PETA Boss Takes Aim At Joel McHale's New TV Show With Doggone Catty Response (Puns Intended)
There's more than one way to skin a Fox comedy.
The past couple of years have been as busy as ever for Joel McHale, and audiences can no doubt expect to see him promoting his new Fox show Animal Control while witnessing the latest eliminations on The Masked Singer’s newest season or while guesting on The Tonight Show or Rob Lowe’s podcast or Straight Up Steve Austin. But I doubt he’ll be invited to take a tour of PETA’s offices anytime soon, as the organization released a statement about his new comedy’s use of real animals while filming, and I’d be lion if I said it was super positive and kind to McHale’s career.
PETA, which already had gripes with Animal Control over all of the zoological representation on display for the show’s Super Bowl ad, which featured dogs, a ferret, some ostriches and a cougar, while teasing a real bear showing up later in its first season. A statement was issued following the series premiere’s debut on Fox, and one can’t help but think the abundant snark therein, which would have felt at home coming out of McHale’s Community character Jeff Winger, may have watered down the sincerity of the message. According to Debbie Metzler, PETA’s Foundation Director of Captive Animal Welfare (with the italicized words coming straight from the release):
- Animal Control is a sickening soup of animal exploitation that has PETA questioning whether Joel McHale’s been living under a rock. He either doesn’t know or doesn’t care that it’s 2023 and that CGI, VFX, and other humane forms of technology should be used, instead of dragging abused animals onto TV and film sets. Read the room, Joel McFail: Animals aren’t the key to your comeback, and neither is this sad show.
Don’t get me wrong: if the entire point was to embody a Joel McHale character, or the sarcasm-embracing persona that the actor himself puts out there, then Metzler’s approach might get a polite golf clap. Six words in, there’s a reference to his work hosting The Soup, which ended in 2015, and then the assumption that it’s McHale who doesn’t know what year it is. The kicker, of course, is the Dad-joke of an insult “Joel McFail,” which precedes the idea that this “sad” show is meant to be the actor’s comeback.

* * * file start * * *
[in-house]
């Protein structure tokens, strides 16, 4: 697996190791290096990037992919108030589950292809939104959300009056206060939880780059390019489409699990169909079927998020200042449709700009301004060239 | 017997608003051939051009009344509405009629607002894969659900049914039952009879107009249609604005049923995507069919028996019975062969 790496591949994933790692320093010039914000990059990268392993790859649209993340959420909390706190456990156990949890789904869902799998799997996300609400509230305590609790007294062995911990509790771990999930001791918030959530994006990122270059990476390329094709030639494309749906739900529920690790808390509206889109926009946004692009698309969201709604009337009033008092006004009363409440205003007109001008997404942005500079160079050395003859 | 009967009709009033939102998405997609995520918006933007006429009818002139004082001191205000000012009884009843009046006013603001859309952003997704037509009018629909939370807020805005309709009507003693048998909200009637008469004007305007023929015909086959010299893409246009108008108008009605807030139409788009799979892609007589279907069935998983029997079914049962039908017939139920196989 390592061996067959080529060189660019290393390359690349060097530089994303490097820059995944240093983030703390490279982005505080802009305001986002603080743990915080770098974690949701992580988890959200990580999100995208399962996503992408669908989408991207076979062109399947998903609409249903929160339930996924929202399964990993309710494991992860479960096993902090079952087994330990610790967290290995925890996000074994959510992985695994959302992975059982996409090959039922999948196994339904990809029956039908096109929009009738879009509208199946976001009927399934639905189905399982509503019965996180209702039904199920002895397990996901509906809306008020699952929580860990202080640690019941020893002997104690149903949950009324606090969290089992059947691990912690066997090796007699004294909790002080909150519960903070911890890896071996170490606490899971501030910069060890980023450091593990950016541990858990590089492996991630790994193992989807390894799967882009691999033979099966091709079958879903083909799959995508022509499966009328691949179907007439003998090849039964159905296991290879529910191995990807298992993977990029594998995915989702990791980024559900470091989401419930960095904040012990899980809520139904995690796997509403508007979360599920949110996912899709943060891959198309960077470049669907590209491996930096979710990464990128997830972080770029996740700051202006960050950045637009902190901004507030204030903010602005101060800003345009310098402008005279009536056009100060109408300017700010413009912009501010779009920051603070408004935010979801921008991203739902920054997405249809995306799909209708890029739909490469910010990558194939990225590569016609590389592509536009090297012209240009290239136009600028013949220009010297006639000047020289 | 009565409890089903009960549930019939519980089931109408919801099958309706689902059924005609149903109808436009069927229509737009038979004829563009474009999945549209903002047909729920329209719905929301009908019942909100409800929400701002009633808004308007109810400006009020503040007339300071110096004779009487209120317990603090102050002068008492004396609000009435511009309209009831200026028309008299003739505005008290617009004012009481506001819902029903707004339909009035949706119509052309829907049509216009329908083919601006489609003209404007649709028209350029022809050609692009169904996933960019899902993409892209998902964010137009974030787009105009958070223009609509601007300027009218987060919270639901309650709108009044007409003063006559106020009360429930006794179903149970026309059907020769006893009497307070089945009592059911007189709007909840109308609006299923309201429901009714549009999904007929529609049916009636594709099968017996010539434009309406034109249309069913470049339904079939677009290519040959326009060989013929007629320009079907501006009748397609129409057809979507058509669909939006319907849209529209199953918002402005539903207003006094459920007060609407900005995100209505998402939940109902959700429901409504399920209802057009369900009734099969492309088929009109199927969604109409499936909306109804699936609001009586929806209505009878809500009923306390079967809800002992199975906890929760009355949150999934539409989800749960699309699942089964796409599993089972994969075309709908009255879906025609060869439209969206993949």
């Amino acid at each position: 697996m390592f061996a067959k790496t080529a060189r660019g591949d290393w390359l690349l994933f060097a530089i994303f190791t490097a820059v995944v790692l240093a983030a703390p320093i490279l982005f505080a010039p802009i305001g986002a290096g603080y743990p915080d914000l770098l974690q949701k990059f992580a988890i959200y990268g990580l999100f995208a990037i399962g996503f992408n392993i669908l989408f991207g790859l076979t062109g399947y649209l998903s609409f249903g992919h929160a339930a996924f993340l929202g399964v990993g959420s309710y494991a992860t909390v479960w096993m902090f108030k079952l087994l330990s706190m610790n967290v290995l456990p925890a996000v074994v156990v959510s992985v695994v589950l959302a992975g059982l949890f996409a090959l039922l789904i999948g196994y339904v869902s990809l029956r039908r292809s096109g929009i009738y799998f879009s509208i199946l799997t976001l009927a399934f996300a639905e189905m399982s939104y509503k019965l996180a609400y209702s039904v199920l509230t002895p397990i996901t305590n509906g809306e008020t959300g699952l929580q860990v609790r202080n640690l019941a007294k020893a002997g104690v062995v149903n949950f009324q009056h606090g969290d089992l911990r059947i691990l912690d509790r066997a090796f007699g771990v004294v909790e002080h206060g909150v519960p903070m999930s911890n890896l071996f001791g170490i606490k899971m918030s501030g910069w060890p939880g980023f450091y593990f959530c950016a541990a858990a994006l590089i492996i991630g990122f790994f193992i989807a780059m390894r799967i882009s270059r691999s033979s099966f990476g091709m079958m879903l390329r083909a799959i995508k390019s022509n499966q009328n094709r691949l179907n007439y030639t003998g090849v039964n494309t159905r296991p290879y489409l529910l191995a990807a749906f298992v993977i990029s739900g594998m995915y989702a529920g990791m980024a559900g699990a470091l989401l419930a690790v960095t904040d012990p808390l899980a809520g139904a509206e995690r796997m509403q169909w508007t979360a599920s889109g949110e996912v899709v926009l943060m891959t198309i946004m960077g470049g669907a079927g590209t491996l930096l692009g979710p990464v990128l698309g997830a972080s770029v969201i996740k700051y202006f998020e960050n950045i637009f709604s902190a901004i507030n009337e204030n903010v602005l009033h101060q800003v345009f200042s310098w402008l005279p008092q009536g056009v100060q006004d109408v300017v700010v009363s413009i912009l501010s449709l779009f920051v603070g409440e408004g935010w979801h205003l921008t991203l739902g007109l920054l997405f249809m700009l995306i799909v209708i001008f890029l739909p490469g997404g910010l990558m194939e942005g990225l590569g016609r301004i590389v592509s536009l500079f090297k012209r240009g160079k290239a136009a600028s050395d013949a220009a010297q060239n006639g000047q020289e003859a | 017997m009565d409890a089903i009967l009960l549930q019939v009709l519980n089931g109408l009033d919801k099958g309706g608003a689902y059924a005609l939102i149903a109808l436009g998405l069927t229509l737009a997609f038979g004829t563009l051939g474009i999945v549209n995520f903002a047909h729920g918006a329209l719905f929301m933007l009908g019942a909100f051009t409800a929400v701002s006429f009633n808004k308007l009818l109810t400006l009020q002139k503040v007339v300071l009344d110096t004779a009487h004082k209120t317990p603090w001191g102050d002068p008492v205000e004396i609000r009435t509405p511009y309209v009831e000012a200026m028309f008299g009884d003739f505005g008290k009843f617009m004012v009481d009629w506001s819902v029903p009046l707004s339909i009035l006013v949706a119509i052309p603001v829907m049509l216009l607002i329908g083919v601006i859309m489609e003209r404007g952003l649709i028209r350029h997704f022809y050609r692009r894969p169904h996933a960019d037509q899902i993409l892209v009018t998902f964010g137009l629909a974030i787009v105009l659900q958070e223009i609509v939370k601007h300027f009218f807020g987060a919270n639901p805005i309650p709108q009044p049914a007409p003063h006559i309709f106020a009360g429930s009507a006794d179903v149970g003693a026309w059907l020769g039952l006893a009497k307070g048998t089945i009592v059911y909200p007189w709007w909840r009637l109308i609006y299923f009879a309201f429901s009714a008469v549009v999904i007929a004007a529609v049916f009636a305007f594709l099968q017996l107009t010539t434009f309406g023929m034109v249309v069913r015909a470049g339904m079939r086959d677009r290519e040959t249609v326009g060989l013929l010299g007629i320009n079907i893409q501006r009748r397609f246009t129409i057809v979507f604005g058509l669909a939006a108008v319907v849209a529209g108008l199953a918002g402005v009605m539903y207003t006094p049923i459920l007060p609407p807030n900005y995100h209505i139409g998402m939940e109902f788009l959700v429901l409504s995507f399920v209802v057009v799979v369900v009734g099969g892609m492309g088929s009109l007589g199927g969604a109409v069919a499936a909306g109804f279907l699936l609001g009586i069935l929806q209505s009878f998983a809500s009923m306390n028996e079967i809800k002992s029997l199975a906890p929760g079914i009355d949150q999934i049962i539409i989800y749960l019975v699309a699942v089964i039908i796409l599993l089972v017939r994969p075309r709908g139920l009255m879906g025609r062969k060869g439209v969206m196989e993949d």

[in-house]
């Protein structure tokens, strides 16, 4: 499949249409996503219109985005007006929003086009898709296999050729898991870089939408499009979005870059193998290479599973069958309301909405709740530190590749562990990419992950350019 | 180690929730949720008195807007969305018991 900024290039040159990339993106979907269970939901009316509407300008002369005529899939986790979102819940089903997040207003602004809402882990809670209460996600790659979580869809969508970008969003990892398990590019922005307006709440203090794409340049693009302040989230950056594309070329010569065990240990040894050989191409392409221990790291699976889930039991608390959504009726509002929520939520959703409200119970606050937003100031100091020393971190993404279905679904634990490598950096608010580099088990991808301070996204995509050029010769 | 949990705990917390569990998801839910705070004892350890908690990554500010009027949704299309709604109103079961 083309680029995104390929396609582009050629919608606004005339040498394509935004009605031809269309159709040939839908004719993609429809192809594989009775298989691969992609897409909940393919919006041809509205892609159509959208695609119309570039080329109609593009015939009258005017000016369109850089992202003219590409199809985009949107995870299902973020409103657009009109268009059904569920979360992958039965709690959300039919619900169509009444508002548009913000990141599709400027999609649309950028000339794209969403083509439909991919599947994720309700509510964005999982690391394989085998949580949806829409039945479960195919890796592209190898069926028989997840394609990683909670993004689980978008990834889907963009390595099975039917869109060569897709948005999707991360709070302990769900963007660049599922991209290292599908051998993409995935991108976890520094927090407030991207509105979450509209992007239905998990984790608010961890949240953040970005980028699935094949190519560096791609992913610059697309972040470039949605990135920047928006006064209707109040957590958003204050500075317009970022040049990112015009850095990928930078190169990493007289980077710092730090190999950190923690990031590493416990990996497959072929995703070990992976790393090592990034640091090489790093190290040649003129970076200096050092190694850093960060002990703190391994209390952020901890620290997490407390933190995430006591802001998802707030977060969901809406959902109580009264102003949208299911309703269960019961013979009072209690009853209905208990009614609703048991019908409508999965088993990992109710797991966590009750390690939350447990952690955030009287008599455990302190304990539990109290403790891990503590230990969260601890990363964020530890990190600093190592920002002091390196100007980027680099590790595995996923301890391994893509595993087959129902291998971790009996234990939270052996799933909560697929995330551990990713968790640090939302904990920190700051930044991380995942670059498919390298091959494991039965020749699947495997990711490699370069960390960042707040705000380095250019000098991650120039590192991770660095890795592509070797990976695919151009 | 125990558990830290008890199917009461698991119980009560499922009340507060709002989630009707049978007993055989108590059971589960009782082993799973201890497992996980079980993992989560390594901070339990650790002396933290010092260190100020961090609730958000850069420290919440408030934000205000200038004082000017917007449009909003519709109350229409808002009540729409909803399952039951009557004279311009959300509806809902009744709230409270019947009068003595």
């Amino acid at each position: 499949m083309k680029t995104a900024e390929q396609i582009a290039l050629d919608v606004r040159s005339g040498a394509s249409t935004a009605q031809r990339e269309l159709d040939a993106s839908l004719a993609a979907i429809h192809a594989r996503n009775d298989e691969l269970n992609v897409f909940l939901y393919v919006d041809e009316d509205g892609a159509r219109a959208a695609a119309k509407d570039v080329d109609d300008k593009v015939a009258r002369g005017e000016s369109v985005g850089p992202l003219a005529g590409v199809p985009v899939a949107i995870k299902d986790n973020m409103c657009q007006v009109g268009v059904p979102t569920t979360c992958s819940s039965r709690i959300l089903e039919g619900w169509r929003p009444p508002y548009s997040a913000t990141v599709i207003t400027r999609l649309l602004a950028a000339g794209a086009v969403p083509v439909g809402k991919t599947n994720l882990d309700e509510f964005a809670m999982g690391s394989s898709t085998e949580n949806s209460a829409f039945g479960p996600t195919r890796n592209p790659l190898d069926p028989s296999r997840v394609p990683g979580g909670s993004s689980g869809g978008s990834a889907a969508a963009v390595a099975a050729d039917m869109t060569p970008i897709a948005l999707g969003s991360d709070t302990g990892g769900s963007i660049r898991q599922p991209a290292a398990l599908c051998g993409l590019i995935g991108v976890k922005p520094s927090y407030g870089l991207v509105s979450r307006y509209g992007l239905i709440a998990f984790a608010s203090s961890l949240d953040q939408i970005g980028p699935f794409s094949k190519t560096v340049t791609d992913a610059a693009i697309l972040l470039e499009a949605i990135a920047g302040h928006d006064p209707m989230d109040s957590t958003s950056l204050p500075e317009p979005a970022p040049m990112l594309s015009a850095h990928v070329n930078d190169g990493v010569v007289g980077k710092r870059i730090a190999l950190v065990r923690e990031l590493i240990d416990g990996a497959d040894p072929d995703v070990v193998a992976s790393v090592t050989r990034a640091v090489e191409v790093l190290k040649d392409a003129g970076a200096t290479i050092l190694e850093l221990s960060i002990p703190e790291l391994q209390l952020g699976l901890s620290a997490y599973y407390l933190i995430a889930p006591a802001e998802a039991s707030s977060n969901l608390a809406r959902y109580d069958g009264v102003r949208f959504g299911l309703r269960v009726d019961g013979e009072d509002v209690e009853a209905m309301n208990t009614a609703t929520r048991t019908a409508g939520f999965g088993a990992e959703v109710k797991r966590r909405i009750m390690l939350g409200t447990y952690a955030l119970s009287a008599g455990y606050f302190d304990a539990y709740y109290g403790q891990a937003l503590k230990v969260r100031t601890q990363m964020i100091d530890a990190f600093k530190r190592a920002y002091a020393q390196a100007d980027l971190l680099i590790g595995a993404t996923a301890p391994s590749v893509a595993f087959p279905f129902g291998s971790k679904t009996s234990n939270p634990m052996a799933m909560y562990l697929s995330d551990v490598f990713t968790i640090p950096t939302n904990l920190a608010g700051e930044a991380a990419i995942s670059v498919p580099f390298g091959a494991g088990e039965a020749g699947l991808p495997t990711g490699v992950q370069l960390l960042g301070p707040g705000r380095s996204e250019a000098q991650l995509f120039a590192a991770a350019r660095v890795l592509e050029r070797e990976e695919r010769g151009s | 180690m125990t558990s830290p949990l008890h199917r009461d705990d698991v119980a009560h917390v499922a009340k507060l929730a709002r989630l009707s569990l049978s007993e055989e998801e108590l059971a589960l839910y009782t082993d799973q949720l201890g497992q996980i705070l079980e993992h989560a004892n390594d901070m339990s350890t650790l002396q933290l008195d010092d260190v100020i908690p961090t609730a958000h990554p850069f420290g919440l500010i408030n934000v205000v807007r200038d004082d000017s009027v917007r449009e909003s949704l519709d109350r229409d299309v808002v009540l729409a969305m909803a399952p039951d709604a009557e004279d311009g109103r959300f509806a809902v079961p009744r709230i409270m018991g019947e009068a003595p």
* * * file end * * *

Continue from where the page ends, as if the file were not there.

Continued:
Animal Control airs on Fox on Thursday nights at 9:00 p.m. ET, with episodes available the next day on Hulu.
It’s a bit weird for a PETA exec to have used this statement to go after the new comedy for suspected animal-related transgressions that aren’t specified in any way beyond the organization’s general stance on Hollywood productions. Only to then use roughly the same amount of words just to specifically insult arguably the show’s most recognizable lead actor. (McHale isn’t one of the show’s three creators, though he does serve in an executive producer capacity.)
I get that the org is coming off of championing The Walking Dead for its (often comedic) CGI animals, and that it’s spent the early part of 2023 taking aim at Kylie Jenner’s lion-headed look and Dakota Johnson’s Gucci modeling. So maybe not everyone there has been too busy to notice Joel McHale seemingly being everywhere at once in the last two years, from recurring in the cast of AMC’s hit dramedy The Bear to showing off his universe-expanding superhero efforts in the now-concluded Stargirl to one-off roles in Love, Death & Robots and American Housewife. Not to mention hosting the cooking competition series Celebrity Beef, appearing in 75% of currently airing game shows, being a regular in morning and late-night talk shows, being a go-to podcast guest/actor, and lending his vocal talents to video games such as Area Man Lives and Fortnite.
The broad comedy that fuels Animal Control’s hijinks may not be everyone’s cup of tea, as perhaps exemplified by its 67% critics score and 48% audience score on Rotten Tomatoes, but it’s not like it’s a lofty shot at regaining the Hollywood spotlight he once held so dear. It's more of an avenue to stardom for the rest of the cast more so than McHale himself, but nobody else suffered PETA's verbal smackdown.
Is there a good point to be made in questioning why the show is leaning on using real animals so heavily at a point when animal cruelty in the entertainment sector has been put into focus? Certainly. And I'm sure that more than just PETA would raise a fuss if someone claimed such cruelty was taking place on the sets of Animal Control. But would other organizations go after McHale personally in the same breath? Probably not. Unless that organization is Greendale Community College.
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Nick is a Cajun Country native, and is often asked why he doesn't sound like that's the case. His love for his wife and daughters is almost equaled by his love of gasp-for-breath laughter and gasp-for-breath horror. A lifetime spent in the vicinity of a television screen led to his current dream job, as well as his knowledge of too many TV themes and ad jingles.